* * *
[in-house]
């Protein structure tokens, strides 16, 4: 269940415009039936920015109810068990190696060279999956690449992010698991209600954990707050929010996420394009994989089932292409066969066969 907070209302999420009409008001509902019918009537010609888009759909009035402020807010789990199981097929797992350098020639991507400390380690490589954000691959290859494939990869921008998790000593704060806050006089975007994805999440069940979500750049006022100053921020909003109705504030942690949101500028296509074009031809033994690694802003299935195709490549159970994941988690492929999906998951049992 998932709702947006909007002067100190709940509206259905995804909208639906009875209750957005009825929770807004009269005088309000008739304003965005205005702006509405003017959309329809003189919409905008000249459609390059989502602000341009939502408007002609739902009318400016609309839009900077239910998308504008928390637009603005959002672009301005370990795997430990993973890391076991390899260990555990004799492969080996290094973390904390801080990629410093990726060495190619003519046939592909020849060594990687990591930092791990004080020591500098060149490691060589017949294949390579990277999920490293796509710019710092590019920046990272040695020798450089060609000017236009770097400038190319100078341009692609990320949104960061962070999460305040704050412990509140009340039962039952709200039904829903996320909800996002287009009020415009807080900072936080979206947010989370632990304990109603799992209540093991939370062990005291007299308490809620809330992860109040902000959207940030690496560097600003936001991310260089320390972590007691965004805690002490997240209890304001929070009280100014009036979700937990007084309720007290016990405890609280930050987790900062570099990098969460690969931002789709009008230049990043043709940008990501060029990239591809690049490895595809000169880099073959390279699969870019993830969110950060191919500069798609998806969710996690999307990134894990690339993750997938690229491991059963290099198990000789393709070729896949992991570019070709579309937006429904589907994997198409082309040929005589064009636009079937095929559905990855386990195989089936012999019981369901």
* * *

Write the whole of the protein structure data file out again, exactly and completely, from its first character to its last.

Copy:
[in-house]
């Protein structure tokens, strides 16, 4: 269940415009039936920015109810068990190696060279999956690449992010698991209600954990707050929010996420394009994989089932292409066969066969 907070209302999420009409008001509902019918009537010609888009759909009035402020807010789990199981097929797992350098020639991507400390380690490589954000691959290859494939990869921008998790000593704060806050006089975007994805999440069940979500750049006022100053921020909003109705504030942690949101500028296509074009031809033994690694802003299935195709490549159970994941988690492929999906998951049992 998932709702947006909007002067100190709940509206259905995804909208639906009875209750957005009825929770807004009269005088309000008739304003965005205005702006509405003017959309329809003189919409905008000249459609390059989502602000341009939502408007002609739902009318400016609309839009900077239910998308504008928390637009603005959002672009301005370990795997430990993973890391076991390899260990555990004799492969080996290094973390904390801080990629410093990726060495190619003519046939592909020849060594990687990591930092791990004080020591500098060149490691060589017949294949390579990277999920490293796509710019710092590019920046990272040695020798450089060609000017236009770097400038190319100078341009692609990320949104960061962070999460305040704050412990509140009340039962039952709200039904829903996320909800996002287009009020415009807080900072936080979206947010989370632990304990109603799992209540093991939370062990005291007299308490809620809330992860109040902000959207940030690496560097600003936001991310260089320390972590007691965004805690002490997240209890304001929070009280100014009036979700937990007084309720007290016990405890609280930050987790900062570099990098969460690969931002789709009008230049990043043709940008990501060029990239591809690049490895595809000169880099073959390279699969870019993830969110950060191919500069798609998806969710996690999307990134894990690339993750997938690229491991059963290099198990000789393709070729896949992991570019070709579309937006429904589907994997198409082309040929005589064009636009079937095929559905990855386990195989089936012999019981369901």